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Calma Takes Tokyo

May 02, 2014
Stephan Doitschinoff: Jurema Preta

Say the name ‘Calma’ in São Paulo, and local art aficionados will instantly conjure up artist Stephan Doitschinoff, whose street alias translates both into ‘calm’ from Portuguese and ‘soul’ from Latin. The son of an Evangelical minister, Doitschinoff creates paintings and murals that uniquely blend Afro-Brazilian folklore and religious traditions, notably employing imagery of the church to represent mass corruption. Now considered an important figure for his oeuvre, which has graced gallery walls in global cities as well as public spaces throughout rural towns and cities in Brazil, Doitschinoff makes his debut in Japan at Tokyo’s Diesel Art Gallery with an exhibit titled Jurema Preta.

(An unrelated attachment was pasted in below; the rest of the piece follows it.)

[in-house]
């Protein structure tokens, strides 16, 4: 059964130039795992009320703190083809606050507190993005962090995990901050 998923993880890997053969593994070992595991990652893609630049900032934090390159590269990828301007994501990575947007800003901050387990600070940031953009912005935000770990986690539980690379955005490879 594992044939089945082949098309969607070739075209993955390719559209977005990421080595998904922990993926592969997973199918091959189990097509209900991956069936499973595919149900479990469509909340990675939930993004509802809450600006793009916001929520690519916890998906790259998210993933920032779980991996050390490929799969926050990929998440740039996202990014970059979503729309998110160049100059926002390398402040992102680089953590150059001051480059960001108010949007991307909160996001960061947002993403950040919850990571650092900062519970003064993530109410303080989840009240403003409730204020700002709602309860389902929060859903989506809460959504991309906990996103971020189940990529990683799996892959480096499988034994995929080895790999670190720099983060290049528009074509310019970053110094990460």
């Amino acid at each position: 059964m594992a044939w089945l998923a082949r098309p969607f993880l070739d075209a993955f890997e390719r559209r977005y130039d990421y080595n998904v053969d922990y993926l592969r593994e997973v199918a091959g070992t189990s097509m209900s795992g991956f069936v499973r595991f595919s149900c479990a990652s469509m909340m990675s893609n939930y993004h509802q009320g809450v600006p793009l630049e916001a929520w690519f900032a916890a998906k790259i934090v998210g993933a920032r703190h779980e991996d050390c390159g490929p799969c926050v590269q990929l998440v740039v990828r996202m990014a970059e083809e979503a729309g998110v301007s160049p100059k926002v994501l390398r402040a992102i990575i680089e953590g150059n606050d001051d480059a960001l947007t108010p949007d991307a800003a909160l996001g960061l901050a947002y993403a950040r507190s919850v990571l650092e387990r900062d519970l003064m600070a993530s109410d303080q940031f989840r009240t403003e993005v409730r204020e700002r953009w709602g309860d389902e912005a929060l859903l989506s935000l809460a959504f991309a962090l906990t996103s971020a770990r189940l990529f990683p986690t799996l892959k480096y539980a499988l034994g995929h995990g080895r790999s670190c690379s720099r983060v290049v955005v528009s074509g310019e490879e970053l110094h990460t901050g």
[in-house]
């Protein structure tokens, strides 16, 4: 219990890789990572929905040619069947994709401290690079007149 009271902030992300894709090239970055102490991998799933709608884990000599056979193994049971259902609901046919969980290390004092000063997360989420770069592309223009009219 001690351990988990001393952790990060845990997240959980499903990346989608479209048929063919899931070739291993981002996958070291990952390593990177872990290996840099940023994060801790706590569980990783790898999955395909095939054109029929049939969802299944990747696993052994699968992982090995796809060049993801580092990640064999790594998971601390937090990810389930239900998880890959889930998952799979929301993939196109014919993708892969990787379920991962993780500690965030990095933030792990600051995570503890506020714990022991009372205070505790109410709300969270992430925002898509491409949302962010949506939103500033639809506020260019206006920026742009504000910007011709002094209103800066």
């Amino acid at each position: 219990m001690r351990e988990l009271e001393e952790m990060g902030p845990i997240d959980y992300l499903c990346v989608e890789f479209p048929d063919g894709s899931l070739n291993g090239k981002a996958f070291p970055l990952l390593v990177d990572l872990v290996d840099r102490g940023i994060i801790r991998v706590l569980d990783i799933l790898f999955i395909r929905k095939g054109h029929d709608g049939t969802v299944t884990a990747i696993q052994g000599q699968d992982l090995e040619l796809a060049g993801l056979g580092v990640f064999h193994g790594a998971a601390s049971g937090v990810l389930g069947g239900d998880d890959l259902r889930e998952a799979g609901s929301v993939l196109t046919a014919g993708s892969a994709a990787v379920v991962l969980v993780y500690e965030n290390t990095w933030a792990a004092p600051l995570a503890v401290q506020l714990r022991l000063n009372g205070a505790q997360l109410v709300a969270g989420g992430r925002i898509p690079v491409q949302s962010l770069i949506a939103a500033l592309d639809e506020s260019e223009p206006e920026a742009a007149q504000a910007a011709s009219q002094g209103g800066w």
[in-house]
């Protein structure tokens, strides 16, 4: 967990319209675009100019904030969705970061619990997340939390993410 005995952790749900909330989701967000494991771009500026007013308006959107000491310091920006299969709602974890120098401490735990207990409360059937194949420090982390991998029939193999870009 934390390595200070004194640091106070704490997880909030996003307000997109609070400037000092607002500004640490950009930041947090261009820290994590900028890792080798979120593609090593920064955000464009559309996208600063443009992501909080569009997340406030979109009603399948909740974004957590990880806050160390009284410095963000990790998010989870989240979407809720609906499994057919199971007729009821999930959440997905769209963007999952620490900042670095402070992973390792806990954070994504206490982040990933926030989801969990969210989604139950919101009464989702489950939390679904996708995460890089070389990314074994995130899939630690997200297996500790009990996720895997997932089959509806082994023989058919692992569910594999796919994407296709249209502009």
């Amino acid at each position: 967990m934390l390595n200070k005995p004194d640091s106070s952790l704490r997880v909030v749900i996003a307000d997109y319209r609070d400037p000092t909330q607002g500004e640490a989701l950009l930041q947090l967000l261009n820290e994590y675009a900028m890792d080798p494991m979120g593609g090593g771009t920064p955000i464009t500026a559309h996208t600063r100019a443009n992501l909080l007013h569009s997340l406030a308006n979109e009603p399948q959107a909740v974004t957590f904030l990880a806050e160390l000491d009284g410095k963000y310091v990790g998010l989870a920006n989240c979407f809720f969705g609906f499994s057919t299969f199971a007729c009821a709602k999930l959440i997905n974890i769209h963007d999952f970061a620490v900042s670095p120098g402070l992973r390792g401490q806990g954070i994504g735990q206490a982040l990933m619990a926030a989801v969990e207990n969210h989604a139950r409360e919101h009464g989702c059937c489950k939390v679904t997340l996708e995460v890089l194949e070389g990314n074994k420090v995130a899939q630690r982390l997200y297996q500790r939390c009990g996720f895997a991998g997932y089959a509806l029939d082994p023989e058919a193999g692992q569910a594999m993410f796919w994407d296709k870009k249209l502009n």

Curated by Berlin publisher Gestalten, Jurema Preta provides a comprehensive look at Doitschinoff’s artistic universe, presenting his visual vocabulary of icons and symbols through a wide variety of medias including works on paper, canvas, and short films, along with lithographs, serigraphs, woodcuts and porcelains. With main concepts including paganism, Latin text, and ‘pichacao’ (São Paulo-style graffiti), Calma’s work is a sure-fire conversation starter this far west of the Pacific. Plus, visitors can pick up signed editions of Doitschinoff’s second monograph ‘Cras’, exclusively available at Diesel until the exhibit ends. 

Until 23 May, 2014.
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